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# Ideal gas equation help watch

• Boron trichloride (BCl3) can be prepared as shown by the following equation.
B2O3(s) + 3C(s) + 3Cl2(g) 2BCl3(g) + 3CO(g)
A sample of boron oxide (B2O3) was reacted completely with carbon and chlorine. The two gases produced occupied a total volume of 5000 cm3 at a pressure of 100 kPaand a temperature of 298 K.
Calculate the mass of boron oxide that reacted. Give your answer to 3 significant figures. (The gas constant R = 8.31 J K–1 mol–1)

I have tried to work this out and I looked on the mark scheme which is :

P = 100 000 (Pa) and V = 5.00 x 10-3 (m3)

n = PV/RT = 100 000 x 5.00 x 10-3/8.31 x 298 = 0.202 moles (of gas produced)

Therefore 0.202/5 = 0.0404 moles B2O3 Mass of B2O3 = 0.0404 x 69.6= 2.81 (g)

I understand all of this except i don't understand why you divide 0.202 by 5. Why do i divide by 5?
1. You've worked out the moles of gaseous product, by n=PV/RT.

The stoichiometry is:

B2O3(s) + 3C(s) + 3Cl2(g) ----> 2BCl3(g) + 3CO(g)

So; you've worked out the total moles of gas, which is 2 moles of BCl3 and 3 moles of CO. 5 moles total.

Then you look at the B2O3 : Product molar ratio; 1 mole of B2O3 to 5 moles of gas, so you need to divide by 5. 'Kay?
2. because the number of moles of the products altogether is 5 and your are only finding the moles of the B2O3 which is 1. so to get the number of moles of the B2O3 you have to divide the number of moles of both of the gases (which was 0.202mol) by 5 and times by 1.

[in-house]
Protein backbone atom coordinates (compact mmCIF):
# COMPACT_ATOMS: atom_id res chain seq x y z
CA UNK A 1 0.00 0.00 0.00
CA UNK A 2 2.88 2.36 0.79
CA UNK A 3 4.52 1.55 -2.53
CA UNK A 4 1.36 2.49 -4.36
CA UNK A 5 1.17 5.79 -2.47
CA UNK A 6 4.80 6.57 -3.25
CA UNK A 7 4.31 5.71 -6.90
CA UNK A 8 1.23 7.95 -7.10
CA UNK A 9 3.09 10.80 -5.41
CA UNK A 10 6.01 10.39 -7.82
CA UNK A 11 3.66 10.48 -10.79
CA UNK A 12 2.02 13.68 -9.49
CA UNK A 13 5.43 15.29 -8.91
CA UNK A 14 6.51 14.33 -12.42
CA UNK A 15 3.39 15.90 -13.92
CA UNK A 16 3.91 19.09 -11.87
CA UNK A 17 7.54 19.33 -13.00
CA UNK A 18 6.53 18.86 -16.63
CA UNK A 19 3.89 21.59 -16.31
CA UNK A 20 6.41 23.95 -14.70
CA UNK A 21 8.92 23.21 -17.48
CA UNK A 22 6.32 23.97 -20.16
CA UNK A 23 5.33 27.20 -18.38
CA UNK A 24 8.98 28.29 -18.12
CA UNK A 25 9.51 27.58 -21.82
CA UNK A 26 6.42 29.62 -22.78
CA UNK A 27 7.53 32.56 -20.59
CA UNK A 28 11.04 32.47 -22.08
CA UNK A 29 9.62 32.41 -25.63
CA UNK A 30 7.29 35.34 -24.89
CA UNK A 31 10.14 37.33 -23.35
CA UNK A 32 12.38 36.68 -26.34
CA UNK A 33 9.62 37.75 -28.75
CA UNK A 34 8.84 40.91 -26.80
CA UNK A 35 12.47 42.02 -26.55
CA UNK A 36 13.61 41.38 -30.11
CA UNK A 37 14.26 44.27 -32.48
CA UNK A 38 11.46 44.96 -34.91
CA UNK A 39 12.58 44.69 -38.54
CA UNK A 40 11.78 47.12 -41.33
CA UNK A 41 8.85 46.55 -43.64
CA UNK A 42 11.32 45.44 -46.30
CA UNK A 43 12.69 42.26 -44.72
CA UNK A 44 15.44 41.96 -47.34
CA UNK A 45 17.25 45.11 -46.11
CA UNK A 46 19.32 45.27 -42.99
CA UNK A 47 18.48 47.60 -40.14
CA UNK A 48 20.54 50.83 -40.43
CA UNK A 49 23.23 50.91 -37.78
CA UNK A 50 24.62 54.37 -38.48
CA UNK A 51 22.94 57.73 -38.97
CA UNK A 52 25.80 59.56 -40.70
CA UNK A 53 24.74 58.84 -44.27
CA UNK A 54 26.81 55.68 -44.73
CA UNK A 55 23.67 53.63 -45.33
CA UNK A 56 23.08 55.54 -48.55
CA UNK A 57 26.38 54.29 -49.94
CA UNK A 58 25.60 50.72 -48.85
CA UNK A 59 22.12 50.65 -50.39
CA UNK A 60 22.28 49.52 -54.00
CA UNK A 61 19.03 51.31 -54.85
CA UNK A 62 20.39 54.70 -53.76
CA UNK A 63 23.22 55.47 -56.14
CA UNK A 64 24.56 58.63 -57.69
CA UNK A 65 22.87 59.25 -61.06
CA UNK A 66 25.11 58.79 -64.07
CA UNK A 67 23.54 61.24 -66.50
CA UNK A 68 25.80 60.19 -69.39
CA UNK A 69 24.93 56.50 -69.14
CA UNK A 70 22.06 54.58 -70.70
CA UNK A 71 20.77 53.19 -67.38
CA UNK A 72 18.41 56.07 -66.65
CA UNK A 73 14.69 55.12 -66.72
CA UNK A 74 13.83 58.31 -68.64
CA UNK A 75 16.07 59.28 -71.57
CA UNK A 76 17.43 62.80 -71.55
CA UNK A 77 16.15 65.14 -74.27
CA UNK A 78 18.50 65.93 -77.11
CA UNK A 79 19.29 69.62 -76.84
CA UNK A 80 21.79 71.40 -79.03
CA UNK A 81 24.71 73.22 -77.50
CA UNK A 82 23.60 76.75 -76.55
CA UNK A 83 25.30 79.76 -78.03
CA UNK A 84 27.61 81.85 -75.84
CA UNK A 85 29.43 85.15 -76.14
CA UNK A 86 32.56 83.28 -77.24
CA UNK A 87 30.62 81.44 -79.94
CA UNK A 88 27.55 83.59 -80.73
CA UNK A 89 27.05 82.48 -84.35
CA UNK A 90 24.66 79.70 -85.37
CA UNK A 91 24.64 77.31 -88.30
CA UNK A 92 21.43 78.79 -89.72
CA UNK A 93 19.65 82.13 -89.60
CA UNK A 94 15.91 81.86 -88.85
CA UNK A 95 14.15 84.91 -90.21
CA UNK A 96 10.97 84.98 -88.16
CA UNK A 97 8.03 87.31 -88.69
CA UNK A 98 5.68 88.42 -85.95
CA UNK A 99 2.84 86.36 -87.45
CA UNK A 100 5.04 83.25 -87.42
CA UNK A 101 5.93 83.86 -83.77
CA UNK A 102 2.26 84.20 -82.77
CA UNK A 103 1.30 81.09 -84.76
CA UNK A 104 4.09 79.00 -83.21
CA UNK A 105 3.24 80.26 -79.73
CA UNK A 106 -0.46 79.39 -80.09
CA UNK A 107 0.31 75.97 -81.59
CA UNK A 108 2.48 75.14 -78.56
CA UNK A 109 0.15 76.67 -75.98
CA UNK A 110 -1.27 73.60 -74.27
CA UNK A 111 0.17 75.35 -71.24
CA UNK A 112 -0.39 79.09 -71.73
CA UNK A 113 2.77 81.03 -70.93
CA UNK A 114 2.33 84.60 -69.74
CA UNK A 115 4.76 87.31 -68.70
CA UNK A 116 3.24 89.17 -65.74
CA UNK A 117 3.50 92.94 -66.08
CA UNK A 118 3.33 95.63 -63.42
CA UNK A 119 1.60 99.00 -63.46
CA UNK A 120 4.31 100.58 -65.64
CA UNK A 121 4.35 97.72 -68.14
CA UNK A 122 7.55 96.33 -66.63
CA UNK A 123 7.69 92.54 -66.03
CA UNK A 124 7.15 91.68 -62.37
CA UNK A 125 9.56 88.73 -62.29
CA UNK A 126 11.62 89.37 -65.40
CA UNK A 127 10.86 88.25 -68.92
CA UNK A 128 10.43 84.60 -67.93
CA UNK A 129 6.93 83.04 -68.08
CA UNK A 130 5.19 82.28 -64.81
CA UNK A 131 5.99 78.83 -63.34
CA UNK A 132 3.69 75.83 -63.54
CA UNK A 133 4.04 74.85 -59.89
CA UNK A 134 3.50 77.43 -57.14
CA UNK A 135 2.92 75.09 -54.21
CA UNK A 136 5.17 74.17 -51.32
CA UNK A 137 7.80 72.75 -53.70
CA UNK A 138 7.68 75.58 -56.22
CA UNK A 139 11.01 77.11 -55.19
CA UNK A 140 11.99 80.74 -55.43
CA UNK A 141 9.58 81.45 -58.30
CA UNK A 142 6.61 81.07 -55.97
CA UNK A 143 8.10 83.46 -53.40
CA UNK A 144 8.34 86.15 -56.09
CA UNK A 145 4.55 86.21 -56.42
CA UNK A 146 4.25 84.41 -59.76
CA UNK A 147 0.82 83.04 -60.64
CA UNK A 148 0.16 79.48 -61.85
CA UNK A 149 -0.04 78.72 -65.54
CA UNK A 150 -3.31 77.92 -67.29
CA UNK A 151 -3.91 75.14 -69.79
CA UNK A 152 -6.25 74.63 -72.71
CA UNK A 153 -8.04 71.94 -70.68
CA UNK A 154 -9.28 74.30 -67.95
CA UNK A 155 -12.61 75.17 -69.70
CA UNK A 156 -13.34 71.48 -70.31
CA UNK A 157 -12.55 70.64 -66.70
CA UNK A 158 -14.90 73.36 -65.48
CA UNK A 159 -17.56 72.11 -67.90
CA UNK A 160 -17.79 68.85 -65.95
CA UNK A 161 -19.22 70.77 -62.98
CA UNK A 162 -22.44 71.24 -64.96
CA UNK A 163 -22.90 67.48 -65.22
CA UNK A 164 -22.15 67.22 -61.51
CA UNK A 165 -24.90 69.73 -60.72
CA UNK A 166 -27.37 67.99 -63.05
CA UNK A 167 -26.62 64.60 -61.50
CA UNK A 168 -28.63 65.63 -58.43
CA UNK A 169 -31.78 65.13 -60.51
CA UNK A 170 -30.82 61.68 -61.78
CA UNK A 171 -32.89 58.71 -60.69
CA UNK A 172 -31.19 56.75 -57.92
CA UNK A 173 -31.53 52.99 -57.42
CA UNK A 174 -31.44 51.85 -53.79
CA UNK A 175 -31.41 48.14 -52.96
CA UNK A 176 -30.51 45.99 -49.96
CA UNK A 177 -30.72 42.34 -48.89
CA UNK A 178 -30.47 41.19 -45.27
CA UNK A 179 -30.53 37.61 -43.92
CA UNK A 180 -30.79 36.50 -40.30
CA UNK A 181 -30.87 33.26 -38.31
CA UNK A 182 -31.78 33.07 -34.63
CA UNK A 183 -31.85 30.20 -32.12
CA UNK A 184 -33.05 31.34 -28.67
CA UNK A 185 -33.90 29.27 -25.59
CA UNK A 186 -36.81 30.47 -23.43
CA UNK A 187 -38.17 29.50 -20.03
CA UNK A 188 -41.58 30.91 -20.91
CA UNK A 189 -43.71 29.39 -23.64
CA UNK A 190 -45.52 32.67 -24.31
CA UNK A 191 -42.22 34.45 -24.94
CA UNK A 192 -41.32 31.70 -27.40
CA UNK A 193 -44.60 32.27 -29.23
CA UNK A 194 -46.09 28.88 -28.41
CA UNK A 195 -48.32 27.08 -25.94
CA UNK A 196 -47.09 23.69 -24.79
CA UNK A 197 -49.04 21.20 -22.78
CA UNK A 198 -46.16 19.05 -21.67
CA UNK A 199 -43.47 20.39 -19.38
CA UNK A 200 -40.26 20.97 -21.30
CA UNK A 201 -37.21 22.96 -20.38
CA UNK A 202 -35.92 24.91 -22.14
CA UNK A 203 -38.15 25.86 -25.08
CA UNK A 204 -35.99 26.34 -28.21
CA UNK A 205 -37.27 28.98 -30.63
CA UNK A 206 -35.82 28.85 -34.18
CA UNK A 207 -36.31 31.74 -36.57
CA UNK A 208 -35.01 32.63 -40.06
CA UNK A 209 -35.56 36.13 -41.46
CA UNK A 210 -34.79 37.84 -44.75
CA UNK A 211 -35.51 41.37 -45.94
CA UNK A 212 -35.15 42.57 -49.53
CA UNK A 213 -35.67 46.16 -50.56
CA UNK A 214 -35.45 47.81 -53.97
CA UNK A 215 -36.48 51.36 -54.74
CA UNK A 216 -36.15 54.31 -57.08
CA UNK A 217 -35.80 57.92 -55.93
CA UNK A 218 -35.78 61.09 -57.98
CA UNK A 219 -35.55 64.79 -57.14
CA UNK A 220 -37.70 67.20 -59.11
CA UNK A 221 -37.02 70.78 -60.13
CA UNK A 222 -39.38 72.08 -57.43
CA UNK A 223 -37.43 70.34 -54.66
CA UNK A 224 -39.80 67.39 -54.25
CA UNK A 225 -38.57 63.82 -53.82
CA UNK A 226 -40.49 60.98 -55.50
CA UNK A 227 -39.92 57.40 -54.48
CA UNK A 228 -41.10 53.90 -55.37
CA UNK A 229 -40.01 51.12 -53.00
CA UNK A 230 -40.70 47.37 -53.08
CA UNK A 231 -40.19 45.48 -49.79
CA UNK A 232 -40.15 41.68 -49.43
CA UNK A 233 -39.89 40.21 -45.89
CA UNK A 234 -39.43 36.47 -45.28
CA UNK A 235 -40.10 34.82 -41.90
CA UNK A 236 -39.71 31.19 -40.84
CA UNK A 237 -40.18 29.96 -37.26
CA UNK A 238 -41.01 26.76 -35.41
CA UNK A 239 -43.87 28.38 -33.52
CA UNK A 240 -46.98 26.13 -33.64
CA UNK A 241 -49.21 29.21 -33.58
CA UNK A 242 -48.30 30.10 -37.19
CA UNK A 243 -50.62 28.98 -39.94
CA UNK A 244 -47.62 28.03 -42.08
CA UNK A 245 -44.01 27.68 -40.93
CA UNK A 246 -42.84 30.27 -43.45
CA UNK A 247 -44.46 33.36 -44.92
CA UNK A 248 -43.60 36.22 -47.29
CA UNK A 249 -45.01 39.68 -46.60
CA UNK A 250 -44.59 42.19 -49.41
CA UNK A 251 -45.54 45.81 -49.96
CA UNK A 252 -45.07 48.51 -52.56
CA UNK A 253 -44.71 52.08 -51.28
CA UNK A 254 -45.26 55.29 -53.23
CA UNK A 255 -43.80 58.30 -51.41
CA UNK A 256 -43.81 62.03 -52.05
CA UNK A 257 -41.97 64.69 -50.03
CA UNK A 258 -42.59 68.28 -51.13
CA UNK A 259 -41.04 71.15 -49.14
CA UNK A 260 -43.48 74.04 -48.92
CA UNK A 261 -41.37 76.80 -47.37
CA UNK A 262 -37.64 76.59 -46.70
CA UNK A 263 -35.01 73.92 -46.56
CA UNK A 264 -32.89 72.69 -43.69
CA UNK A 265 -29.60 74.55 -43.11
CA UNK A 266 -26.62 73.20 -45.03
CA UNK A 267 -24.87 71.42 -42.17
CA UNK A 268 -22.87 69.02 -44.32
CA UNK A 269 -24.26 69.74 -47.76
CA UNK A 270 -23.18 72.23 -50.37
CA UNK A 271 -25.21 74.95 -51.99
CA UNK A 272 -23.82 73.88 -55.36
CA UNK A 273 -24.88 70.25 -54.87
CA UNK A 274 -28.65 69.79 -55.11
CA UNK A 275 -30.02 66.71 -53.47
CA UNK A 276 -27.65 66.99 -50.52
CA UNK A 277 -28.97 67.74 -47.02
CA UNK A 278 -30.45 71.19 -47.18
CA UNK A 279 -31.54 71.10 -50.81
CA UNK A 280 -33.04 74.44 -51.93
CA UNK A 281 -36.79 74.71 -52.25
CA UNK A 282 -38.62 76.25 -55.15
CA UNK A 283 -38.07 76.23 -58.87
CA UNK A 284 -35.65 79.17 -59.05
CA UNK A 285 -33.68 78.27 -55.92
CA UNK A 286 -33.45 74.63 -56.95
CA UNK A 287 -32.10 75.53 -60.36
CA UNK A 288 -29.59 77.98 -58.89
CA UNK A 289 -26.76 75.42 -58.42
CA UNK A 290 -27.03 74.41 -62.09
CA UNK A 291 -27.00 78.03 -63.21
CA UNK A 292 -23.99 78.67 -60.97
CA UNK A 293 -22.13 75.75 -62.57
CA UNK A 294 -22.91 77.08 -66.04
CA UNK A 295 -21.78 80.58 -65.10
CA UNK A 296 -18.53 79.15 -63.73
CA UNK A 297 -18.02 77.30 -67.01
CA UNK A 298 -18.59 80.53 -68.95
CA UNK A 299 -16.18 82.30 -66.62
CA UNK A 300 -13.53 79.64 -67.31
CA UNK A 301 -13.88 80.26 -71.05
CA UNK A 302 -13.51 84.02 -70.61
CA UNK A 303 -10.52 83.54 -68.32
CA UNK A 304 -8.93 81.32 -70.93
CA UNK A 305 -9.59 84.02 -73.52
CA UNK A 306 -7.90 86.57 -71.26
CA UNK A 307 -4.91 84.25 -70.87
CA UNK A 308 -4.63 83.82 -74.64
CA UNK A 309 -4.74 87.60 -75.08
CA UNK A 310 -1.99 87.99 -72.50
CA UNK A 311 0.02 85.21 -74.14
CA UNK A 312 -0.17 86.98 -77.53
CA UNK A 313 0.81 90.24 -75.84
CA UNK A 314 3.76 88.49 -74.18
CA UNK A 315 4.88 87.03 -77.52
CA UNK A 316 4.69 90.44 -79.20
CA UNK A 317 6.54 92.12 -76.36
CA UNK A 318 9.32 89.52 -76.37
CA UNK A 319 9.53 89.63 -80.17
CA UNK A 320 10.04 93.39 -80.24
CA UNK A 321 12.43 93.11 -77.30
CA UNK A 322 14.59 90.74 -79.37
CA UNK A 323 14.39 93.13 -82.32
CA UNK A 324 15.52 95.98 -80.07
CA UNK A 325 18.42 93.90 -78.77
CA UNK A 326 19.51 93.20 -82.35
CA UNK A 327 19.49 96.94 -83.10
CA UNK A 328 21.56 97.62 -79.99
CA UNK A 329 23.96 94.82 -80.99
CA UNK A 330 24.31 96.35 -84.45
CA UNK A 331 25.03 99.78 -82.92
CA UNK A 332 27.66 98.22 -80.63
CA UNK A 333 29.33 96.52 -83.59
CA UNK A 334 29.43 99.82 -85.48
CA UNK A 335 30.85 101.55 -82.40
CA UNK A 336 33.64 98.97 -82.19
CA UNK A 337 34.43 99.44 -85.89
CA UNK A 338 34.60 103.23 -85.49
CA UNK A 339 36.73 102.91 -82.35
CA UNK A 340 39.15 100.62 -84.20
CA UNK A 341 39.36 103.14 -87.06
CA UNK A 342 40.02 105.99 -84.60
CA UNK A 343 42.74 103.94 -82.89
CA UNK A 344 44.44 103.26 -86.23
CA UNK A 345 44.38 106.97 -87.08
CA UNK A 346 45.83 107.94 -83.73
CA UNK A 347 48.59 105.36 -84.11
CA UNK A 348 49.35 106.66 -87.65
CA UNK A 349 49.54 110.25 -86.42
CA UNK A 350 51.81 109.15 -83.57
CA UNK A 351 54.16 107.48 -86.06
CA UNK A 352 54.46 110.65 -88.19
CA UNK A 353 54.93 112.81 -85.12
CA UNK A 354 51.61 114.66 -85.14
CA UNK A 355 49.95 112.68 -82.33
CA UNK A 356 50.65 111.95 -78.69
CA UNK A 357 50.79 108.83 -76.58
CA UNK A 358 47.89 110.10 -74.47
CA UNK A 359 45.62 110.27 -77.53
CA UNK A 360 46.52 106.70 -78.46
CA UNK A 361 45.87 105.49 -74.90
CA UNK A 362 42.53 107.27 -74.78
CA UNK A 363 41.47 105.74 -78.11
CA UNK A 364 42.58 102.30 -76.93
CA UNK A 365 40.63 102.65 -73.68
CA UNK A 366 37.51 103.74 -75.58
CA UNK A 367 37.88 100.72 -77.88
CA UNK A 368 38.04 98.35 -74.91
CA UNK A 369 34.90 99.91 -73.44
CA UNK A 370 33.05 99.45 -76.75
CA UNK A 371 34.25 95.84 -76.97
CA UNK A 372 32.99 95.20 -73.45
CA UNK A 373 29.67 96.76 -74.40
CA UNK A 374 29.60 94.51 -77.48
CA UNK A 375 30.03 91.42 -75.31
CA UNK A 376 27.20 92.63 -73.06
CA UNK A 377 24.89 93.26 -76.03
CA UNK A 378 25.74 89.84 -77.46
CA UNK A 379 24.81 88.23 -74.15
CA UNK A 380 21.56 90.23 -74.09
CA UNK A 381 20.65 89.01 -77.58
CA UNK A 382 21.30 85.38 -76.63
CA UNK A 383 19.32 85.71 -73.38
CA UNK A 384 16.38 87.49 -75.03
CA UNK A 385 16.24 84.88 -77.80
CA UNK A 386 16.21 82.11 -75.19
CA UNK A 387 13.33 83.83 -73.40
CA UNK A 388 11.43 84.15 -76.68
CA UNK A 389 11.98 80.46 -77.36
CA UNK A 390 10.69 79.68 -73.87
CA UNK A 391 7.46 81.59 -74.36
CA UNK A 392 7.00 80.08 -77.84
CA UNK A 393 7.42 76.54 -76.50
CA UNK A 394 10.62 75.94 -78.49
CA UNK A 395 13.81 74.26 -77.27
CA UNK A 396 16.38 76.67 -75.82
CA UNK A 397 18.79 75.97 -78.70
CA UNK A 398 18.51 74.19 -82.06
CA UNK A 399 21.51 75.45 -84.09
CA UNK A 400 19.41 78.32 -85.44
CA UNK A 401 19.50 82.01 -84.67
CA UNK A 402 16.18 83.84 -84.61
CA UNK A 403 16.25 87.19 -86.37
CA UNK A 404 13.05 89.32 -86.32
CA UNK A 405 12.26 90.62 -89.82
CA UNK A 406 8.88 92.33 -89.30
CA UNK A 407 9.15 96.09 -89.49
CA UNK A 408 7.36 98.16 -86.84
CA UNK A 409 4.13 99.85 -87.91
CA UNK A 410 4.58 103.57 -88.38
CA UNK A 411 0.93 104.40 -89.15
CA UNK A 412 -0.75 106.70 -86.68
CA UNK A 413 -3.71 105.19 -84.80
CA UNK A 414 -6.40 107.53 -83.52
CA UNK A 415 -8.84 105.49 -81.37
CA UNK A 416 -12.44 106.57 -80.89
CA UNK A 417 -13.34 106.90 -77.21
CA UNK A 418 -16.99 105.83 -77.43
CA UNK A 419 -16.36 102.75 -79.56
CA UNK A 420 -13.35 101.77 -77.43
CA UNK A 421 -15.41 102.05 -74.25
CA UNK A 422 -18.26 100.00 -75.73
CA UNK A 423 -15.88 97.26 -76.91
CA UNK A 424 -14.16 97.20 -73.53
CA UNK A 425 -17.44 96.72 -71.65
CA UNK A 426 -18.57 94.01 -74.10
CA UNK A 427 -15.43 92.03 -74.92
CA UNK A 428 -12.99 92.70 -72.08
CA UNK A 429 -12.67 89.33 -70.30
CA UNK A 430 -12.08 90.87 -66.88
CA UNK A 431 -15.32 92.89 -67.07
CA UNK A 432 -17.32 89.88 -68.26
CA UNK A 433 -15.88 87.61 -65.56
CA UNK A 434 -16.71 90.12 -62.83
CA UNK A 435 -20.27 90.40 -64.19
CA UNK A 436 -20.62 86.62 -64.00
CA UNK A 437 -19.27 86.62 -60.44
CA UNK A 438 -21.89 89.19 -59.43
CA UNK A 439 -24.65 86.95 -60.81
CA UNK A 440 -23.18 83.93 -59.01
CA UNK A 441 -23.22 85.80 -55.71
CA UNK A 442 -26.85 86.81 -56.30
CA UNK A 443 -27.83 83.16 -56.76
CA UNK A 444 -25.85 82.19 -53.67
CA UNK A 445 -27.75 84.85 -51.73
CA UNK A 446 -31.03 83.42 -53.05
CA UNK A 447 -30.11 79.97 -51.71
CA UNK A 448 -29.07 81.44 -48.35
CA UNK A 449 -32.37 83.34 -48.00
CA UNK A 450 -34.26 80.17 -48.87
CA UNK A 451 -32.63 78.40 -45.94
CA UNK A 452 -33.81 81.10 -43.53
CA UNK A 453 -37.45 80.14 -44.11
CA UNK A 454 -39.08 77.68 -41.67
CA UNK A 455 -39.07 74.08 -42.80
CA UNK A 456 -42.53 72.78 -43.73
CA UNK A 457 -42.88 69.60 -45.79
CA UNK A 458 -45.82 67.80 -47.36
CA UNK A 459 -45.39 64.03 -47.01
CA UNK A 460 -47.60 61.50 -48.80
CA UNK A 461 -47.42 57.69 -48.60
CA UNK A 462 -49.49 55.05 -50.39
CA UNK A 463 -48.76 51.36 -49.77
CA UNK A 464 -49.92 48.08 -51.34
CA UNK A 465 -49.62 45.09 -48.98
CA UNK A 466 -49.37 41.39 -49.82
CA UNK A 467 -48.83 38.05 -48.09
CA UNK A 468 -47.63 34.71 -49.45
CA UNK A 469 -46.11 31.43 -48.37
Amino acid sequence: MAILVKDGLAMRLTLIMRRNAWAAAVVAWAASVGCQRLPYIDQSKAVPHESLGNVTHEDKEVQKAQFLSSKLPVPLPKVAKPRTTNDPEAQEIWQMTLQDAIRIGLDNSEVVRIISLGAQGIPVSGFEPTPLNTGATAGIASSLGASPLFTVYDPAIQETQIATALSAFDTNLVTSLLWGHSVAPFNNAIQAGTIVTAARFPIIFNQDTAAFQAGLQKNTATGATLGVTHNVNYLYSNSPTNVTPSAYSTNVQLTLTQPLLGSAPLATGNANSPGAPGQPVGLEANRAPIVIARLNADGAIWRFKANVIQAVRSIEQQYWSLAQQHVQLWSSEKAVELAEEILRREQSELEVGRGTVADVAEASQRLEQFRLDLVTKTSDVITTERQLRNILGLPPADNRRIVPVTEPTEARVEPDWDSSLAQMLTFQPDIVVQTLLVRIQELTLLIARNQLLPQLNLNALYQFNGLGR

3. (Original post by Infraspecies)
You've worked out the moles of gaseous product, by n=PV/RT.

The stoichiometry is:

B2O3(s) + 3C(s) + 3Cl2(g) ----> 2BCl3(g) + 3CO(g)

So; you've worked out the total moles of gas, which is 2 moles of BCl3 and 3 moles of CO. 5 moles total.

Then you look at the B2O3 : Product molar ratio; 1 mole of B2O3 to 5 moles of gas, so you need to divide by 5. 'Kay?
Thank you!
4. (Original post by rkoria)
because the number of moles of the products altogether is 5 and your are only finding the moles of the B2O3 which is 1. so to get the number of moles of the B2O3 you have to divide the number of moles of both of the gases (which was 0.202mol) by 5 and times by 1.
Thank you!

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Updated: May 14, 2015
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